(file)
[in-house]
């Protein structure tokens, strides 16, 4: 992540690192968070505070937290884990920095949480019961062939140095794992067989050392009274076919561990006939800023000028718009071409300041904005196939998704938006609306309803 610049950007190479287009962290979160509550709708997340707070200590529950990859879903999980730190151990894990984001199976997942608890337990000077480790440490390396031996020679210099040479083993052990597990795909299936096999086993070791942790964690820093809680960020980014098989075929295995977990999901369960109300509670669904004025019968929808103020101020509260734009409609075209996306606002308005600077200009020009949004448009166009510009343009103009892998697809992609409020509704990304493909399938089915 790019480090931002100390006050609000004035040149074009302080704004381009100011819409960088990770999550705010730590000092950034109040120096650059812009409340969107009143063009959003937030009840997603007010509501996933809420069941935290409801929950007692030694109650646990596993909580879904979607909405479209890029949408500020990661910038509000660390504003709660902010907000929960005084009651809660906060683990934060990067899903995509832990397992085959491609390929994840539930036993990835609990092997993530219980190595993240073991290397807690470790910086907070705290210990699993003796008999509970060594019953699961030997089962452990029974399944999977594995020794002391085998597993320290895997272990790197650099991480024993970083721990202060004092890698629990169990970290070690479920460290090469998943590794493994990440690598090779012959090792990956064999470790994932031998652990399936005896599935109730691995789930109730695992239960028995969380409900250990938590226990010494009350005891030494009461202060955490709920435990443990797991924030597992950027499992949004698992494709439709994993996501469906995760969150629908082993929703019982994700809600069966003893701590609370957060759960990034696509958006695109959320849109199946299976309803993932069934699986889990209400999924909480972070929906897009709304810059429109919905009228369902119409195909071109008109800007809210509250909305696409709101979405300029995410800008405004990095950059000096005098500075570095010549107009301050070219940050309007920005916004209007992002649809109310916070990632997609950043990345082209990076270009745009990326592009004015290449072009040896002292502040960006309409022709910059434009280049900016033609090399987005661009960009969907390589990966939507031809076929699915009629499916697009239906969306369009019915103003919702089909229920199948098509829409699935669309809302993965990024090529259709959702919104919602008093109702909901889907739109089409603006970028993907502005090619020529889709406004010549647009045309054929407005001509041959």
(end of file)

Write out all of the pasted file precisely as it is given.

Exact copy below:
[in-house]
């Protein structure tokens, strides 16, 4: 992540690192968070505070937290884990920095949480019961062939140095794992067989050392009274076919561990006939800023000028718009071409300041904005196939998704938006609306309803 610049950007190479287009962290979160509550709708997340707070200590529950990859879903999980730190151990894990984001199976997942608890337990000077480790440490390396031996020679210099040479083993052990597990795909299936096999086993070791942790964690820093809680960020980014098989075929295995977990999901369960109300509670669904004025019968929808103020101020509260734009409609075209996306606002308005600077200009020009949004448009166009510009343009103009892998697809992609409020509704990304493909399938089915 790019480090931002100390006050609000004035040149074009302080704004381009100011819409960088990770999550705010730590000092950034109040120096650059812009409340969107009143063009959003937030009840997603007010509501996933809420069941935290409801929950007692030694109650646990596993909580879904979607909405479209890029949408500020990661910038509000660390504003709660902010907000929960005084009651809660906060683990934060990067899903995509832990397992085959491609390929994840539930036993990835609990092997993530219980190595993240073991290397807690470790910086907070705290210990699993003796008999509970060594019953699961030997089962452990029974399944999977594995020794002391085998597993320290895997272990790197650099991480024993970083721990202060004092890698629990169990970290070690479920460290090469998943590794493994990440690598090779012959090792990956064999470790994932031998652990399936005896599935109730691995789930109730695992239960028995969380409900250990938590226990010494009350005891030494009461202060955490709920435990443990797991924030597992950027499992949004698992494709439709994993996501469906995760969150629908082993929703019982994700809600069966003893701590609370957060759960990034696509958006695109959320849109199946299976309803993932069934699986889990209400999924909480972070929906897009709304810059429109919905009228369902119409195909071109008109800007809210509250909305696409709101979405300029995410800008405004990095950059000096005098500075570095010549107009301050070219940050309007920005916004209007992002649809109310916070990632997609950043990345082209990076270009745009990326592009004015290449072009040896002292502040960006309409022709910059434009280049900016033609090399987005661009960009969907390589990966939507031809076929699915009629499916697009239906969306369009019915103003919702089909229920199948098509829409699935669309809302993965990024090529259709959702919104919602008093109702909901889907739109089409603006970028993907502005090619020529889709406004010549647009045309054929407005001509041959």